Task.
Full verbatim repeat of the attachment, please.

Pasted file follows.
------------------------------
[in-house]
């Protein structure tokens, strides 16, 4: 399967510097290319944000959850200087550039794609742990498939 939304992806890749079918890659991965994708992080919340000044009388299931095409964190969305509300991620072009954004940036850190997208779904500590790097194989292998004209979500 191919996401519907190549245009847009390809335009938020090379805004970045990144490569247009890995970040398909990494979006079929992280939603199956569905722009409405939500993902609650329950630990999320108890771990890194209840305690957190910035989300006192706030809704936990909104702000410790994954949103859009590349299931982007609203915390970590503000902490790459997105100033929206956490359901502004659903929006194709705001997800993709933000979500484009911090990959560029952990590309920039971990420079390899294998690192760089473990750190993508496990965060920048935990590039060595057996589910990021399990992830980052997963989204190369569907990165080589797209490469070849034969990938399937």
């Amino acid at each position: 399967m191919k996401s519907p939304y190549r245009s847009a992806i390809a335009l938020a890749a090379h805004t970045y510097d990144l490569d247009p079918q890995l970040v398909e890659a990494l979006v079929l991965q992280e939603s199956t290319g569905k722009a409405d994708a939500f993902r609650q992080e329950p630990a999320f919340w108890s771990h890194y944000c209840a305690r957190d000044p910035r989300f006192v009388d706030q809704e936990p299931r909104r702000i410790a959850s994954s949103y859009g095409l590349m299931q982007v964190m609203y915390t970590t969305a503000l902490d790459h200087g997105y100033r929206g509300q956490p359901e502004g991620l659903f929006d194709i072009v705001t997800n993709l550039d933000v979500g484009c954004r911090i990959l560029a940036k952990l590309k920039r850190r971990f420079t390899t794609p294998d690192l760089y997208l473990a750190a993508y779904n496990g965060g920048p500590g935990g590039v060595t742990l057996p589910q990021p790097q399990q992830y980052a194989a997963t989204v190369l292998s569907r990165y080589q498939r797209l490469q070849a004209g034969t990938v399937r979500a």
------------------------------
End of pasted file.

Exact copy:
[in-house]
């Protein structure tokens, strides 16, 4: 399967510097290319944000959850200087550039794609742990498939 939304992806890749079918890659991965994708992080919340000044009388299931095409964190969305509300991620072009954004940036850190997208779904500590790097194989292998004209979500 191919996401519907190549245009847009390809335009938020090379805004970045990144490569247009890995970040398909990494979006079929992280939603199956569905722009409405939500993902609650329950630990999320108890771990890194209840305690957190910035989300006192706030809704936990909104702000410790994954949103859009590349299931982007609203915390970590503000902490790459997105100033929206956490359901502004659903929006194709705001997800993709933000979500484009911090990959560029952990590309920039971990420079390899294998690192760089473990750190993508496990965060920048935990590039060595057996589910990021399990992830980052997963989204190369569907990165080589797209490469070849034969990938399937």
């Amino acid at each position: 399967m191919k996401s519907p939304y190549r245009s847009a992806i390809a335009l938020a890749a090379h805004t970045y510097d990144l490569d247009p079918q890995l970040v398909e890659a990494l979006v079929l991965q992280e939603s199956t290319g569905k722009a409405d994708a939500f993902r609650q992080e329950p630990a999320f919340w108890s771990h890194y944000c209840a305690r957190d000044p910035r989300f006192v009388d706030q809704e936990p299931r909104r702000i410790a959850s994954s949103y859009g095409l590349m299931q982007v964190m609203y915390t970590t969305a503000l902490d790459h200087g997105y100033r929206g509300q956490p359901e502004g991620l659903f929006d194709i072009v705001t997800n993709l550039d933000v979500g484009c954004r911090i990959l560029a940036k952990l590309k920039r850190r971990f420079t390899t794609p294998d690192l760089y997208l473990a750190a993508y779904n496990g965060g920048p500590g935990g590039v060595t742990l057996p589910q990021p790097q399990q992830y980052a194989a997963t989204v190369l292998s569907r990165y080589q498939r797209l490469q070849a004209g034969t990938v399937r979500a």